Firefighting in and around the W.R. Grace Vermiculite Mine Site

Contact(s): Willie Sykes


LIBBY, Mont. July 25, 2019The Forest Service is responsible for firefighting protection in and around the W.R. Grace vermiculite mine site where there is known asbestos contamination in the soil, duff and tree bark. Multiple agencies, including Lincoln County, the US Environmental Protection Agency (EPA), Montana Department of Environmental Quality, Montana Department of Natural Resources and the US Forest Service, have collaborated to develop the Libby Asbestos Response Plan (LARP). The LARP includes a plan for a unified source of public information for residents and air monitoring during a wildfire within or near the mine site to assist the Health Officer in making public health recommendations. Additional efforts between the Forest Service, EPA and W.R. Grace to perform vegetation management within and around the mine site are underway. Strategically reducing vegetation in this area will help increase firefighting success and reduce the time a firefighter spends in the area.

When asbestos contaminated duff and tree bark burn, the asbestos concentrates in the ash. Asbestos fibers are typically not inherently hazardous unless they are released into air where they can be inhaled. Given that firefighting is an inherently dusty activity, the Forest Service is taking extra measures to ensure employee health and safety by requiring respirator use in the area.

Using a respirator during wildfire firefighting isn’t normal procedure and a limited number of firefighters are trained and equipped to do this work. Personnel that are trained are also dedicated to fighting fire in this area in an effort to provide adequate response to fire starts. In addition, the Forest Service prioritizes the use of aircraft and heavy equipment to help improve initial attack success. Should a fire escape initial attack, efforts will focus on values at risk. Firefighting tactics will be based on the values at risk on an incident by incident basis.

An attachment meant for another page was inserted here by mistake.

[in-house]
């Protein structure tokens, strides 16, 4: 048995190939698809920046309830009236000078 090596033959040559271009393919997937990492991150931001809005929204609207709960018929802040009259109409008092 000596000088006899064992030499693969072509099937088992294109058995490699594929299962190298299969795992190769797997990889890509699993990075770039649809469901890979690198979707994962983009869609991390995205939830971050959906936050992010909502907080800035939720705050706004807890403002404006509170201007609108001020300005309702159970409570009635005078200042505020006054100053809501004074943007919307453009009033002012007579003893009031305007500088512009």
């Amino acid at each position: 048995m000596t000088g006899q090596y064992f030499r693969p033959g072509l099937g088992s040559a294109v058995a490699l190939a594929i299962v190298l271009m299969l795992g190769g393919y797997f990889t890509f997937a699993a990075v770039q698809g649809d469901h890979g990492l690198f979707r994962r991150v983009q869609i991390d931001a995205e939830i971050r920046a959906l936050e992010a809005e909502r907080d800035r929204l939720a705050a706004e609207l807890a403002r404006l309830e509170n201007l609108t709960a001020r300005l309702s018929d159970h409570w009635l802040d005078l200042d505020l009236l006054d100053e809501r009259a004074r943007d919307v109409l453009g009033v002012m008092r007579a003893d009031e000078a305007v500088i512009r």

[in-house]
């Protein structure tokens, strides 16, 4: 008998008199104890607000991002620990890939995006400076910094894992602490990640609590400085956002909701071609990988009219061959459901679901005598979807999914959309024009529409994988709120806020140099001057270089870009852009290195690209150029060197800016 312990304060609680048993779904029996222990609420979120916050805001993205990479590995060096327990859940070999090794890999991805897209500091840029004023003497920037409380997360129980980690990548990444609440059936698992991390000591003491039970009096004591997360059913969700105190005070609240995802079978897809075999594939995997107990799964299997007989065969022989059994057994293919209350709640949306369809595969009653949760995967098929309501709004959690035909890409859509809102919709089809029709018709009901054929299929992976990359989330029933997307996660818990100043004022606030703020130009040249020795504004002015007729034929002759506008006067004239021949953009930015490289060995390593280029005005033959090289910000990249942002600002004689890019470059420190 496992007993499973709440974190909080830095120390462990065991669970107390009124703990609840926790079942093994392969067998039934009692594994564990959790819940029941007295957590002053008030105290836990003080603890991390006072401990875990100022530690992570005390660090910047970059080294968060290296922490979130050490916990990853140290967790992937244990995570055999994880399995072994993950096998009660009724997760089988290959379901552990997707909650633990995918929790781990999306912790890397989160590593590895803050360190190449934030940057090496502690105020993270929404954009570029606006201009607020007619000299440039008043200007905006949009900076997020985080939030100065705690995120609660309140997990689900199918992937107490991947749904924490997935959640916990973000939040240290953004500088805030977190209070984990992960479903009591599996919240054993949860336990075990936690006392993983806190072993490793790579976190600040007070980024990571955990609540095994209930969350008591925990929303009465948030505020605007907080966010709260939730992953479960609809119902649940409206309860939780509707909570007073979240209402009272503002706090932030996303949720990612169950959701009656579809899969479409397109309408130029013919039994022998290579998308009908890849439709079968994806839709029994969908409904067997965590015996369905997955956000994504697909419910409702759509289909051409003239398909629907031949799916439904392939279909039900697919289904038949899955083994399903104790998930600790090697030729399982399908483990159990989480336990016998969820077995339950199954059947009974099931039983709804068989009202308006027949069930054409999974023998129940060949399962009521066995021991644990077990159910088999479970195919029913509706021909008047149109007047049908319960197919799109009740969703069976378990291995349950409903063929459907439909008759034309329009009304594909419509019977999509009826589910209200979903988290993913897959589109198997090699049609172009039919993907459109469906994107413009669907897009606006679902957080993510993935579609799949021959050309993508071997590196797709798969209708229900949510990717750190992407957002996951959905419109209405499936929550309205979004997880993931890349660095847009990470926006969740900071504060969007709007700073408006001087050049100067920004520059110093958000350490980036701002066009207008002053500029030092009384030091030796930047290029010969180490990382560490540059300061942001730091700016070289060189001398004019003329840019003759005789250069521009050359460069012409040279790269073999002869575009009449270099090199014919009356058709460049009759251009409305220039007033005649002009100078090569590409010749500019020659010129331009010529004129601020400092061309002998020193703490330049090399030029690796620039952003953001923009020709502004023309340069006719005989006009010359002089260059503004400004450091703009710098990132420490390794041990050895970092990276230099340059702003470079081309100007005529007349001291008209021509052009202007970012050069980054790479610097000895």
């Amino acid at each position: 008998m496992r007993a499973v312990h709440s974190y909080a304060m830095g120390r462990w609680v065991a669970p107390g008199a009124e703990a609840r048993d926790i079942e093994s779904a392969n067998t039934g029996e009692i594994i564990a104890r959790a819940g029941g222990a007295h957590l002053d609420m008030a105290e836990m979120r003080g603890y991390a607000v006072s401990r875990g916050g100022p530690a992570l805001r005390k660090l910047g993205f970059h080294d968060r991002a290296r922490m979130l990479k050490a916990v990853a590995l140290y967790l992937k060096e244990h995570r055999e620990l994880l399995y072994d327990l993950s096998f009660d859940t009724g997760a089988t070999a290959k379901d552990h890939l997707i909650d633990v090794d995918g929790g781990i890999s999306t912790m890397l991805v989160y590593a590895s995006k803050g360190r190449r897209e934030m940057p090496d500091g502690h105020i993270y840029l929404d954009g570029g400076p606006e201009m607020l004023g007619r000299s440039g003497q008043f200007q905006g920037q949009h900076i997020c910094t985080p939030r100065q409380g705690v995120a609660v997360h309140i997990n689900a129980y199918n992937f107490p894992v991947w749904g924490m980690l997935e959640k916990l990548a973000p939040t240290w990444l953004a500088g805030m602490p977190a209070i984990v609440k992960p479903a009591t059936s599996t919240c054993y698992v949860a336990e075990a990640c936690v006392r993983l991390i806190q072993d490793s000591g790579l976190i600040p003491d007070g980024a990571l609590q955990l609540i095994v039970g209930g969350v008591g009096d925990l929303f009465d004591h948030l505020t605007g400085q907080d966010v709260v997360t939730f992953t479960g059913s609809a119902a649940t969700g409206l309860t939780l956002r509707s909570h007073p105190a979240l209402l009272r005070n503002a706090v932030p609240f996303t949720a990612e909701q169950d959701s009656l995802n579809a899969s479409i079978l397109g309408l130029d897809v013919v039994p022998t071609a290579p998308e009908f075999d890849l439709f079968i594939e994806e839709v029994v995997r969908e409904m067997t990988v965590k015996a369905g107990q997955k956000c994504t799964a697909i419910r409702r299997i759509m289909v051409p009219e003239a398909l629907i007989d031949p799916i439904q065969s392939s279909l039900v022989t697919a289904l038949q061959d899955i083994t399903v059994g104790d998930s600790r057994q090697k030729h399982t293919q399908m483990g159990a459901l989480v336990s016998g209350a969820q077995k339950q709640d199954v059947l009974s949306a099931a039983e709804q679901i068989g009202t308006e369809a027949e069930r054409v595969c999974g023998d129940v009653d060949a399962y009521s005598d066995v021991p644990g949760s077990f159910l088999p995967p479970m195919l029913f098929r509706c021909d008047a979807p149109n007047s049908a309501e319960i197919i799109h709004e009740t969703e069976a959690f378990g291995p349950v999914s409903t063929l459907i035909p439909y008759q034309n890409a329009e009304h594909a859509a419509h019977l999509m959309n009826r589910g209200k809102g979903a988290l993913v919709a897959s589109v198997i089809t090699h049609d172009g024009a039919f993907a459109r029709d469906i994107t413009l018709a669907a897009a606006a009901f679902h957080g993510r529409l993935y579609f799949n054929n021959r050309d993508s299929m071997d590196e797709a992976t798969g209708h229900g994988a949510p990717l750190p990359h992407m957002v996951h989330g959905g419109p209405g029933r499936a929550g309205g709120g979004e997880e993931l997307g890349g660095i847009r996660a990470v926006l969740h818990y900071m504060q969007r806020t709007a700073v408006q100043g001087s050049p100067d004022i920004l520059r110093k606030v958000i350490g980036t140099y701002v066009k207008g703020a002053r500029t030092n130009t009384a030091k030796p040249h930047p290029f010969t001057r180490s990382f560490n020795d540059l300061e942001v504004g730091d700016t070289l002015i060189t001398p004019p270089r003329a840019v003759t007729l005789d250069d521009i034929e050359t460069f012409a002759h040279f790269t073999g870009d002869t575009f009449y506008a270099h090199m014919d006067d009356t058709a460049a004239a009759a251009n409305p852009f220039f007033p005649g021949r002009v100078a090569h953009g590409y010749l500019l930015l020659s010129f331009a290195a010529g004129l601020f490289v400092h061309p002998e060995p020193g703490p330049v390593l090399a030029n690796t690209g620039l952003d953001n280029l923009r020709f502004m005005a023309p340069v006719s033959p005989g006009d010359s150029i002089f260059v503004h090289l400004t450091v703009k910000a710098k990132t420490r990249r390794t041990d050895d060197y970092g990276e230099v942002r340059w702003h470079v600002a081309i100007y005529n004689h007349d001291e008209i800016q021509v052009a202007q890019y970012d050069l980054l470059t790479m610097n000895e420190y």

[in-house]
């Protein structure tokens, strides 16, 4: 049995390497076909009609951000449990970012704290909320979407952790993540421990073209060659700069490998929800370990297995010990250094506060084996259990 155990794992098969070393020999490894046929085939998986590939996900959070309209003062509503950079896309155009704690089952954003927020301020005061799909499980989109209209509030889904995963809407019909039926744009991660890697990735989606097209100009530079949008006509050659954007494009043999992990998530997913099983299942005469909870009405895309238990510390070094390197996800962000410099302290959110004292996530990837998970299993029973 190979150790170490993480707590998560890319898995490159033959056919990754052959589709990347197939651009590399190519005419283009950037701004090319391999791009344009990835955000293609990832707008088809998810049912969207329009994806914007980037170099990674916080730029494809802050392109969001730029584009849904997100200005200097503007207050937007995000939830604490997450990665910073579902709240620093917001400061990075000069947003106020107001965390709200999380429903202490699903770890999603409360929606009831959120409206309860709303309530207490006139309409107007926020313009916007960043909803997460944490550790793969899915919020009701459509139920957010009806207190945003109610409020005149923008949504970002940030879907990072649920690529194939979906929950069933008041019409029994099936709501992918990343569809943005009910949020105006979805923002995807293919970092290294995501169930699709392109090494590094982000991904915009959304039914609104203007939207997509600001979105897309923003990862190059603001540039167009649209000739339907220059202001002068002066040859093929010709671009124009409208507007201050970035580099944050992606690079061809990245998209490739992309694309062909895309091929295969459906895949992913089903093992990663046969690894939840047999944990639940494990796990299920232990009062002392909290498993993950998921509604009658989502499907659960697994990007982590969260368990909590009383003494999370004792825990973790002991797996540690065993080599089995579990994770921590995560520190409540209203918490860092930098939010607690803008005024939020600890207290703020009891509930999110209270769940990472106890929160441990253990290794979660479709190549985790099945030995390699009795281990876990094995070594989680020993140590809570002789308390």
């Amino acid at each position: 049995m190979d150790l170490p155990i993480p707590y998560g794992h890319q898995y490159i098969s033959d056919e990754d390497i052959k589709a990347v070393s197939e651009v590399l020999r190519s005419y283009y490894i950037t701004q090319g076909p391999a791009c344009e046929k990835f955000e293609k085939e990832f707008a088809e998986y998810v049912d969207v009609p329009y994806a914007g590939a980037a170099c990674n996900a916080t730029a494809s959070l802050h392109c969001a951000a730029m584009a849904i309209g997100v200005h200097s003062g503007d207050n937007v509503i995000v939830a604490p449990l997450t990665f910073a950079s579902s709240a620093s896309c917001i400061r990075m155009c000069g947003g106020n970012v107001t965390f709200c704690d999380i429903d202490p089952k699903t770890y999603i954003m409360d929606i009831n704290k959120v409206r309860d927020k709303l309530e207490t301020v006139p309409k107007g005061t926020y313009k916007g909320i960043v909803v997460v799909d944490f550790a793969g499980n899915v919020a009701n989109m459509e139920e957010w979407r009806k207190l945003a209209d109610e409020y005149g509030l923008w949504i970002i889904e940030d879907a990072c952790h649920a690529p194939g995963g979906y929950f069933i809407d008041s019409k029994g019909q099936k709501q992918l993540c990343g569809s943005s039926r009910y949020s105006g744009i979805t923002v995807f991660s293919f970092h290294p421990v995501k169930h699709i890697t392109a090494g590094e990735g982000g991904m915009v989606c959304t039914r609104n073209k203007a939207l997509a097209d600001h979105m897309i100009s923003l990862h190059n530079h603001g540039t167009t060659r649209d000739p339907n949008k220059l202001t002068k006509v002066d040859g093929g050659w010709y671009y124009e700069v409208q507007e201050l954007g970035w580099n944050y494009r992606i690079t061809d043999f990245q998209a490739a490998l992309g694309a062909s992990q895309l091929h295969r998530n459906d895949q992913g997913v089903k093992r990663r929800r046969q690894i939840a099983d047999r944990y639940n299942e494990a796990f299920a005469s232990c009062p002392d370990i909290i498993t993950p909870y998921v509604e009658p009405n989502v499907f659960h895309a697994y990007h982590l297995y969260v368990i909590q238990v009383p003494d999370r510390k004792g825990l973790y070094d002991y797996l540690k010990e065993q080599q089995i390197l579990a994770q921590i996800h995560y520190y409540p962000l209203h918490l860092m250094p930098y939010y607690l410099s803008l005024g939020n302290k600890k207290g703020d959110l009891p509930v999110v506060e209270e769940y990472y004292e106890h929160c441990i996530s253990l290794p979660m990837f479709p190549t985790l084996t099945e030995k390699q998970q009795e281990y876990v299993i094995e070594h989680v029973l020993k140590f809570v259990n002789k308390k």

In addition to respirator use, working in this area requires decontamination of personnel, heavy equipment and vehicles during fire events. This includes firefighters’ packs, chainsaws, and clothing, basically any ground resource that enters the area during a fire.  Decontamination is important to reduce cross-contamination and potential asbestos exposure to firefighters. These additional measures, wearing a respirator and going through the decontamination process, reduces the time a firefighter spends on the fire. 

The Forest Service is working with employee health and safety experts such as the National Institute of Occupational Safety and Health (NIOSH) to perform employee personal air monitoring during burning events. Gathering this information will help the Forest Service determine what measures are needed for employee health and safety while working in an area with asbestos contamination.

In conclusion, firefighting in and around the W.R. Grace Vermiculite mine will look different than normal firefighting for a number of reasons. There will be heavy use of aircraft and equipment when conditions allow and resources are available. There will be a limited number of firefighters on the ground and, before leaving the fire area, people and equipment will go through a decontamination process. Wearing respirators and performing decontamination during wildland firefighting restricts the time a firefighter can spend on a fire. The Forest Service will fight fire aggressively while providing for the safety and well-being of the public and responders.

For more information on firefighting in the W.R. Grace Mine site, please contact Environmental Engineer Pamela Baltz at 406-293-6211.

 

 

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